Original Publication Date: 07 December 2015
The Department of Well-Being and Safety (DWBS), the University of West Terrier School of Medicine, and The Park’s Extinction Anxiety Clinic are teaming up to add might to the fight against Non-Hibernators’ Guilt (NHG).[pullquote]We’ve become so aware of the difficulties and perils of hibernation that we’ve come to believe, somehow, that we’re undeserving of the ease of our own lives.—Park psychotherapist Dr. Gudrun L. Gibbon[/pullquote]
At a small ceremony this afternoon, representatives of all three will be on hand to open the first of five pop-up clinics that will appear around The Park throughout the Winter. The clinics will serve NHG sufferers and will host information sessions to raise awareness of a condition that experts say has become “the scourge of the Winter season.”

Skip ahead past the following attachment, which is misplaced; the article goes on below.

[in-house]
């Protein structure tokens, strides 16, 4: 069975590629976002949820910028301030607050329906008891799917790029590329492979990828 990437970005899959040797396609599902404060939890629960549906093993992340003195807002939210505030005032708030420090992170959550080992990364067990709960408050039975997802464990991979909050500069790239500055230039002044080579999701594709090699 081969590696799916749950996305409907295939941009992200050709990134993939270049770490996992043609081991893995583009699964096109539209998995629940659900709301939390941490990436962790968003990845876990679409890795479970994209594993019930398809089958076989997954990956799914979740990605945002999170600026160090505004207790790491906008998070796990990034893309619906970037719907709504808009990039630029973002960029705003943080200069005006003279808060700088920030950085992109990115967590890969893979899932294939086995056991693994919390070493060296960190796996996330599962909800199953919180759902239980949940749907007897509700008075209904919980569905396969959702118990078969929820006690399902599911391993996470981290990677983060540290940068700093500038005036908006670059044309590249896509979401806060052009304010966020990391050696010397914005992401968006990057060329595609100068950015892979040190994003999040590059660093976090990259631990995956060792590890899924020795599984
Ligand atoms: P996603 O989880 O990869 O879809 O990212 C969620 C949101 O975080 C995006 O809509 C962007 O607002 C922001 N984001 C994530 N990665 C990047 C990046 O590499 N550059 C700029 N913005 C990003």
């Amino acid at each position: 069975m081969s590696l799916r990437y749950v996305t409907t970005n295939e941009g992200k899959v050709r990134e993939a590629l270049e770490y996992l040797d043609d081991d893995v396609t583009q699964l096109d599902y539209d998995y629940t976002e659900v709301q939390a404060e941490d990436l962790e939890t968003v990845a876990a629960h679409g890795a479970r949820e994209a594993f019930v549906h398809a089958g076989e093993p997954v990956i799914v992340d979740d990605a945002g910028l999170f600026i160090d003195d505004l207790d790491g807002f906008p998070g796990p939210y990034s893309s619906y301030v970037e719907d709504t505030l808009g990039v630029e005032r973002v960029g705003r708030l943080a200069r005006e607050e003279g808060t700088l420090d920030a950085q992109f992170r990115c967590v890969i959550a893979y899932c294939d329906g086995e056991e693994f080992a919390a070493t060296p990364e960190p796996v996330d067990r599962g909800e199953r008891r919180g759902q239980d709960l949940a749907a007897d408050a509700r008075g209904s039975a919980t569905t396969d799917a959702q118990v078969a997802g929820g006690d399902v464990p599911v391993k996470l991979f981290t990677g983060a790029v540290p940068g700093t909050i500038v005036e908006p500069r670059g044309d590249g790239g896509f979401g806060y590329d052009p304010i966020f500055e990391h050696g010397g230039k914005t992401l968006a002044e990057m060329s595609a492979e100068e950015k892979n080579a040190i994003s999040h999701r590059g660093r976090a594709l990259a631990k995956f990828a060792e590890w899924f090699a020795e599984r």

“I think our hibernating population has been so successful in its awareness and outreach programmes over the last few years that, in a way, the result has been an increase in the number of NHG cases,” explains Dr. Gudrun L. Gibbon, a Park psychotherapist and staff member at the Extinction Anxiety Clinic.
“We’ve become so aware—hyper-aware, I would say–of the difficulties and perils of hibernation that we’ve come to believe, somehow, that we’re undeserving of the ease of our own lives,” she says.
Dr. Chloris Cougar, a researcher at the University of West Terrier’s School of Medicine, agrees.
“Not to take anything away from our hibernators, whose bodies and psyches withstand so much, but I think the story has gotten a bit skewed. Just because your species doesn’t hibernate or estivate doesn’t mean that your life is in any way easy. The goal is not to feel guilty, but to maintain respect for ourselves and our own way of life, while empathizing as much as we can with others. That’s the message we’ve tried to impart at our public information sessions in the past. Now, we’ll be able to do it one-on-one with NHG sufferers and their friends and families,” she says.
The first pop-up clinic will open this afternoon at the Park Hospital for the Afflicted and Infirm. It will operate seven days a week, from noon until nine o’clock, until January 15, 2016.